[Farmed] Videos

Local landowner Johnny Noble and marine biologist Andy Lane started the Loch Fyne Oyster Farm in 1978. Since then, it’s become a global business.

tafbutton blue16 How oysters are farmed in Scotlands lochs

Local landowner Johnny Noble and marine biologist Andy Lane started the Loch Fyne Oyster Farm in 1978. Since then, it’s become a global business.

tafbutton blue16 How oysters are farmed in Scotlands lochs

Local landowner Johnny Noble and marine biologist Andy Lane started the Loch Fyne Oyster Farm in 1978. Since then, it’s become a global business.

tafbutton blue16 How oysters are farmed in Scotlands lochs

Who would have thought that the foothills of Tanjung Malim could be home to a sturgeon farm? But that is exactly what T’lur Caviar has done, minus the millions that it would have cost for climate control.

Sturgeons typically thrive in cold water but this farm has managed to acclimatise the fish to Malaysia’s warm weather, branding their product tropical caviar.

These little black roes fetch a pretty price in the market, as much as RM30,00 per kilogram!

tafbutton blue16 Caviar is farmed and processed in Tanjung Malim

Ninety-Five: Meeting America’s Farmed Animals in Stories and Photographs
By : No Voice Unheard

https://kimihime-download8.blogspot.com/?book=0972838759

tafbutton blue16 About For Books  Ninety Five: Meeting Americas Farmed Animals in Stories and Photographs by No

A team of researchers have produced Afghanistan’s first-ever batch of licensed scorpion venom and are preparing to export the product to the US. One scorpion produces, at the most, just two milligrammes of venom at a time. According to the farm’s head Darwesh Haji, the facility has managed to extract 300-400 grammes so far. Scorpion venom is highly prized on the international market, and is amongst the most expensive liquids in the world. The venom contains various toxins, which can be used in medical research for cancer and malaria treatments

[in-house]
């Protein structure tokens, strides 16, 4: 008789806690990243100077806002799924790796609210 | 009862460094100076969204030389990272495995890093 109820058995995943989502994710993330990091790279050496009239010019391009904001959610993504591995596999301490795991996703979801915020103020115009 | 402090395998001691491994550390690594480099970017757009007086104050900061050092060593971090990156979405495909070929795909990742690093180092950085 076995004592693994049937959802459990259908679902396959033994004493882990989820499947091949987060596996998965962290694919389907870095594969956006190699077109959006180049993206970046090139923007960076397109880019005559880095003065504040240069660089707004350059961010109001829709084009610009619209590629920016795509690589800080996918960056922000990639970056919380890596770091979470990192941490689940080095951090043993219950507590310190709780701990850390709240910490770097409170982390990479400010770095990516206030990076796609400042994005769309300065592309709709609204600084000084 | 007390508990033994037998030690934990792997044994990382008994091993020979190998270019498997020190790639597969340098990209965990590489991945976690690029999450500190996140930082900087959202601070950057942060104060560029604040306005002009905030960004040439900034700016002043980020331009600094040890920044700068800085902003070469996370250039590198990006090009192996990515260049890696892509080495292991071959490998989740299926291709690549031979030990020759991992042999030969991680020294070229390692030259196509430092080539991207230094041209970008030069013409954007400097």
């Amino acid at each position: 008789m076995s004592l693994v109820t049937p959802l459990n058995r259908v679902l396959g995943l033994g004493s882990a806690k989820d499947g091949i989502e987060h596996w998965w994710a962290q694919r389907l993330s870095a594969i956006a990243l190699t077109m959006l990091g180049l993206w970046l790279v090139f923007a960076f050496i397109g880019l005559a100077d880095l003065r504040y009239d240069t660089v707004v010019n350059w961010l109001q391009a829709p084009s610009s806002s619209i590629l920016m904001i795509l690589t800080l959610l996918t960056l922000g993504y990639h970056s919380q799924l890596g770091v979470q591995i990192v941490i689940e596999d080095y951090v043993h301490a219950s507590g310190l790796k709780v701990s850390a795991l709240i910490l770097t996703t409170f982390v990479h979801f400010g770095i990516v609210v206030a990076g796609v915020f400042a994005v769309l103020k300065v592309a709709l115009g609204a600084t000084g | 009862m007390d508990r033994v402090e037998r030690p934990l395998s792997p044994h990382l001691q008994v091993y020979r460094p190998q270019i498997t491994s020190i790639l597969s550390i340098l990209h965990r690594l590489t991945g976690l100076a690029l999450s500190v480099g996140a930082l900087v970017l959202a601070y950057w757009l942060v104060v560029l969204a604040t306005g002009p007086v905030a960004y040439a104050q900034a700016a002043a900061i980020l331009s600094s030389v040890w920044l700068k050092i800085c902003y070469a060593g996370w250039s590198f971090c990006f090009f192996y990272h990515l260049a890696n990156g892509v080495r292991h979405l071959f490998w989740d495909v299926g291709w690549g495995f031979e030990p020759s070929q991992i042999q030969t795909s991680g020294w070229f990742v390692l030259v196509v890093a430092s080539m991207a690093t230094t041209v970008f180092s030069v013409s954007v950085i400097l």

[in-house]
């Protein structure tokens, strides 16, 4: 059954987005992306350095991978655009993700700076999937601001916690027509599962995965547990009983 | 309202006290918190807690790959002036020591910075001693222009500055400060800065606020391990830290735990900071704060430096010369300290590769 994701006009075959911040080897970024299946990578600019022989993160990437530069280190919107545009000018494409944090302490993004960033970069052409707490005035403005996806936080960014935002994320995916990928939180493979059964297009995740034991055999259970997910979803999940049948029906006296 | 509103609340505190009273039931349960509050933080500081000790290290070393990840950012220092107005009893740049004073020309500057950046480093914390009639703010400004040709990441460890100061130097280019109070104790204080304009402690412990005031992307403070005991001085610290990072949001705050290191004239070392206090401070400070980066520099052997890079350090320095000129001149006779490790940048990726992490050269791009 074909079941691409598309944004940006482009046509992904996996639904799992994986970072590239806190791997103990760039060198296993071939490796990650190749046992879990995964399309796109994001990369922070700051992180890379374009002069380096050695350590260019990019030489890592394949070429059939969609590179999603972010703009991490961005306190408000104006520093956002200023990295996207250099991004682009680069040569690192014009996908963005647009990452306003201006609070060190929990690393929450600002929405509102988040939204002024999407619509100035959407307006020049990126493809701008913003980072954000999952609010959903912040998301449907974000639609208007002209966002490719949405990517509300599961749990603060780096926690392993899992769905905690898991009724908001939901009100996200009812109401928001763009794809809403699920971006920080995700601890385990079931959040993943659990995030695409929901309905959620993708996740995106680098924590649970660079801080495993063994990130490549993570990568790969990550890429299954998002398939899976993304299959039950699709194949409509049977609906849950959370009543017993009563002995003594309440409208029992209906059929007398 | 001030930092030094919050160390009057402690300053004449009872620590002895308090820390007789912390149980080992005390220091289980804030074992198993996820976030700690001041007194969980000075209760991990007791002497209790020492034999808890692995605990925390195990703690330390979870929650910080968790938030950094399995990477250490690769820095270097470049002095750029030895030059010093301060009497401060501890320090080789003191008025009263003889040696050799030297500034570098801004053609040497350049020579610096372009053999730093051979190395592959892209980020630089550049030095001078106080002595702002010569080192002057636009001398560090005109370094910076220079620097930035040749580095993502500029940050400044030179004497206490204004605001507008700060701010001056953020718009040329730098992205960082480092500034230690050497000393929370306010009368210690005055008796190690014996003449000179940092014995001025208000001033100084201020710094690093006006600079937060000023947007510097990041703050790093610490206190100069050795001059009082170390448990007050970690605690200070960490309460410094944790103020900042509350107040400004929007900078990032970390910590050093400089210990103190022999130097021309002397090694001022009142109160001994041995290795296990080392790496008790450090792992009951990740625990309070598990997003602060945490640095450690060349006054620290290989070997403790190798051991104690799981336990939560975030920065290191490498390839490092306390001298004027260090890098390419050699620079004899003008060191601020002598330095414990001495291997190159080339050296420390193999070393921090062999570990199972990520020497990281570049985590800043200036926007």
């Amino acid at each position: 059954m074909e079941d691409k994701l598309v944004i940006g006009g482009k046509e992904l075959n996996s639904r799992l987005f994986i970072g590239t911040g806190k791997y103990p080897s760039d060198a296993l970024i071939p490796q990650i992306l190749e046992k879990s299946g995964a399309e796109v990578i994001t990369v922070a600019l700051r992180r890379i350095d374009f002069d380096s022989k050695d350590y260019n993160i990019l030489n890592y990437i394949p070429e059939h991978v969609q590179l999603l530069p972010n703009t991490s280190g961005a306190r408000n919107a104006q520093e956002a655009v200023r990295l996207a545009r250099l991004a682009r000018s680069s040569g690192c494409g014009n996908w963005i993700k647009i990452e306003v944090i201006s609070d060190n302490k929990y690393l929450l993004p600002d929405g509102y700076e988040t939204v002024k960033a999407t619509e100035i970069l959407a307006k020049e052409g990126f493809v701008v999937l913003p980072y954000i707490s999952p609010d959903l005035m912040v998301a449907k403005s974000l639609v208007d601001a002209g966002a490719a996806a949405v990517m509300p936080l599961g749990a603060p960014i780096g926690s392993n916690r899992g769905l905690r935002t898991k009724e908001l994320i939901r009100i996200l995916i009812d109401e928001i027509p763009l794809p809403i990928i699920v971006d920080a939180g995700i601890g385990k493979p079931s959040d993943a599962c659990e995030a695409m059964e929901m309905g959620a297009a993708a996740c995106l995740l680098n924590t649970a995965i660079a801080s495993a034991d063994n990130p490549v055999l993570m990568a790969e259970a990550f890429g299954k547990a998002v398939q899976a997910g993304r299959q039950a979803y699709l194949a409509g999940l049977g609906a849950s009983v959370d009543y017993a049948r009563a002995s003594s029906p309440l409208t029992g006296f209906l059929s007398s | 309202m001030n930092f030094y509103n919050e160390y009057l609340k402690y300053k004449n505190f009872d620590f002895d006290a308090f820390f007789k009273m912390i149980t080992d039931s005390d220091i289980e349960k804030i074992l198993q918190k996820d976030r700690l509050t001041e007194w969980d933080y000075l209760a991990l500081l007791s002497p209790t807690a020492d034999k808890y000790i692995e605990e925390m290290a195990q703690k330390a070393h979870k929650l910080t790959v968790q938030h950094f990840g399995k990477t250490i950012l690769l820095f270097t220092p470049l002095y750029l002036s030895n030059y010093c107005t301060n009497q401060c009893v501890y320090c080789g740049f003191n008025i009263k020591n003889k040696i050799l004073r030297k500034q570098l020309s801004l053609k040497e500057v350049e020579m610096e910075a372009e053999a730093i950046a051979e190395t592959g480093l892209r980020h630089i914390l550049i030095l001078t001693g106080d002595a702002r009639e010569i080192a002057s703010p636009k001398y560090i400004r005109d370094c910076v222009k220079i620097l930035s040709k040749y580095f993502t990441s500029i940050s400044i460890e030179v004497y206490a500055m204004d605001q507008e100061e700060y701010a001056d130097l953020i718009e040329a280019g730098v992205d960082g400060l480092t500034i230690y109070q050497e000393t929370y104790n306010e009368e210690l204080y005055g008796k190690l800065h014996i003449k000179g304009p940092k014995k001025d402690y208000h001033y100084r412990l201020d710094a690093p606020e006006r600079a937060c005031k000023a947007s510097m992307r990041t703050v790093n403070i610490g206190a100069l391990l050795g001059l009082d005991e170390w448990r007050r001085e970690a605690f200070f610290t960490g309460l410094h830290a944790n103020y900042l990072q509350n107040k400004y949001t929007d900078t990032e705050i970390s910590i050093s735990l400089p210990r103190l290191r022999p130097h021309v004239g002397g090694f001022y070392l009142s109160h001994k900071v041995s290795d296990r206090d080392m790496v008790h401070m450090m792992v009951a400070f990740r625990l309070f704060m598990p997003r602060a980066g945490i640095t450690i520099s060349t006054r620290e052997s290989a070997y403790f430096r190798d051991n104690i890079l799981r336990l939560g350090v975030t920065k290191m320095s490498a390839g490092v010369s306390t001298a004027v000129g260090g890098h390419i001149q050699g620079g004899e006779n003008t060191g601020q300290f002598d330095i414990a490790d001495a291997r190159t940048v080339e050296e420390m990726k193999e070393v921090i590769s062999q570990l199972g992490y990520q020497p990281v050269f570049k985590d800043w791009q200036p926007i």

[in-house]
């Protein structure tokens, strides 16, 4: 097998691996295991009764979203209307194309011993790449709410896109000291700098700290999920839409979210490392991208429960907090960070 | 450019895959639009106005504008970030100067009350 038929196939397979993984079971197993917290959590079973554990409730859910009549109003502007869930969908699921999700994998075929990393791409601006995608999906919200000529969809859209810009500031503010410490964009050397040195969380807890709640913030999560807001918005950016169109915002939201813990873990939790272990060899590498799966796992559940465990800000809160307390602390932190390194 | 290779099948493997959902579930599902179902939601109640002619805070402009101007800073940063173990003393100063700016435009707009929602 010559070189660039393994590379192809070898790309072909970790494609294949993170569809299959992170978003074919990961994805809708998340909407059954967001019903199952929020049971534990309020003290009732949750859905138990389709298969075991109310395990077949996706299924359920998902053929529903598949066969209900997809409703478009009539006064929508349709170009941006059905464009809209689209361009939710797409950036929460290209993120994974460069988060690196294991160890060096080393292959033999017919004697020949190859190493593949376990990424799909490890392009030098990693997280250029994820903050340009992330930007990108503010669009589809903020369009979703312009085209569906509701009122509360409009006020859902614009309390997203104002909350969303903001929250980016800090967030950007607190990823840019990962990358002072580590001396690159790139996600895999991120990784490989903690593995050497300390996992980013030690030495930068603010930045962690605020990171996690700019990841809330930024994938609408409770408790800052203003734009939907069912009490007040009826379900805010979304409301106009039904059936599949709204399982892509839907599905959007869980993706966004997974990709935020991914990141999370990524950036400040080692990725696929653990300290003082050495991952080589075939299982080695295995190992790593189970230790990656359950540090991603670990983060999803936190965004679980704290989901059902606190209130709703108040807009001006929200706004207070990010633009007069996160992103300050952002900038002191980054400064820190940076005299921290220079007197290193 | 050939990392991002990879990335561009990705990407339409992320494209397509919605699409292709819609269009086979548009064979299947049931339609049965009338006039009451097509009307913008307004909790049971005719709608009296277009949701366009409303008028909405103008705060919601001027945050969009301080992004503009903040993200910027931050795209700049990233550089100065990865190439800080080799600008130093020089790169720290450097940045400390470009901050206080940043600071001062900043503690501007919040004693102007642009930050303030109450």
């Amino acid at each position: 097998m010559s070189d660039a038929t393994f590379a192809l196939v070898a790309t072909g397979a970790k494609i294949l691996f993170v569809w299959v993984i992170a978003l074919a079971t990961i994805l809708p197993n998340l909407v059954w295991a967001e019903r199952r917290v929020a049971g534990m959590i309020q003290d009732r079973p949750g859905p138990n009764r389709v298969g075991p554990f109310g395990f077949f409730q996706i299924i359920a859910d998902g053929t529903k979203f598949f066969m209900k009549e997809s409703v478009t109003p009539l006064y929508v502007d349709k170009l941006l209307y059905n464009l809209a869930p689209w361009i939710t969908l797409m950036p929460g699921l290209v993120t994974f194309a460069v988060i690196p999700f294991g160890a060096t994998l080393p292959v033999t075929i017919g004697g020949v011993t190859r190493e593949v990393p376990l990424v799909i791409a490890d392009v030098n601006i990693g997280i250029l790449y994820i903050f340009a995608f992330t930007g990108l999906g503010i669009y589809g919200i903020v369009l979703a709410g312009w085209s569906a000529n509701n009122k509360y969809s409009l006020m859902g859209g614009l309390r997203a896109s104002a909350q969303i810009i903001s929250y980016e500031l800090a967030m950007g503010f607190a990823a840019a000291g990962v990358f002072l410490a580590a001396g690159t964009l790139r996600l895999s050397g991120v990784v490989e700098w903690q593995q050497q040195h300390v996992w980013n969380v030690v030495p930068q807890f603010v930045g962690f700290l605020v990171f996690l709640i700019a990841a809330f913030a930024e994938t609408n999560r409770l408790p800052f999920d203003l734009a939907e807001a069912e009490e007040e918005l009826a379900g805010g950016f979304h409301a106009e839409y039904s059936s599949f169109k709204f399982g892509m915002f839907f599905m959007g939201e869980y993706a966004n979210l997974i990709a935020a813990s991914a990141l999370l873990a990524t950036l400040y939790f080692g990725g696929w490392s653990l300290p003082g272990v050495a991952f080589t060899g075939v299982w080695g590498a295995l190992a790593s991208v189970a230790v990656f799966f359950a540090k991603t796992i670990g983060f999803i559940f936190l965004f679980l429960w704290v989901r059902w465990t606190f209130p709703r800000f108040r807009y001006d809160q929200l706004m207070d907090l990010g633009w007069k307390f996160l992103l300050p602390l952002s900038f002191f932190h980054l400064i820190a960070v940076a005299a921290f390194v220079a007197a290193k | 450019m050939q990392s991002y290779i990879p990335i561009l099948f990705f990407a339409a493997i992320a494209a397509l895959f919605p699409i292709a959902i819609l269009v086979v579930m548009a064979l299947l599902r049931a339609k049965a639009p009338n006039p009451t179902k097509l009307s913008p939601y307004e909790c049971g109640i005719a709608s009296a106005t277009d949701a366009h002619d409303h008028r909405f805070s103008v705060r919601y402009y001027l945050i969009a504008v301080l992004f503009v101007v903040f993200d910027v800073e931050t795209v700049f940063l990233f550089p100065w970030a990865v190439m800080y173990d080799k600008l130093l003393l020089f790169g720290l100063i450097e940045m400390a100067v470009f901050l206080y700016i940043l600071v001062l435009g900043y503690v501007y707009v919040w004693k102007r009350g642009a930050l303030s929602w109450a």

tafbutton blue16 Scorpion venom farmed for profit in Afghanistan and headed for export

Captive tigers in China are being kept in appalling conditions in order to produce the aphrodisiac known as “tiger wine” for Chinese men, according to animal rights activists.

Captive tigers in China are being kept in appalling conditions in order to produce the aphrodisiac known as “tiger wine” for Chinese men, according to animal rights activists. 
It’s technically illegal in the country to breed the big cats in captivity, however, an exception allows tiger farms to do so if they are professedly in place to deter poaching, reports RT.
Animal rights activists say it’s all just smoke and mirrors–that the farms are intentionally starving the tigers to death for profit.

tafbutton blue16 Chinese Tigers Being Farmed In Horrific Conditions To Make Aphrodisiac Wine

Click Here http://www.ezbooks.site/?book=9400748833

[PDF] Bacterial Fish Pathogens: Disease of Farmed and Wild Fish Full Online

tafbutton blue16 [PDF] Bacterial Fish Pathogens: Disease of Farmed and Wild Fish Full Online

Switch to our mobile site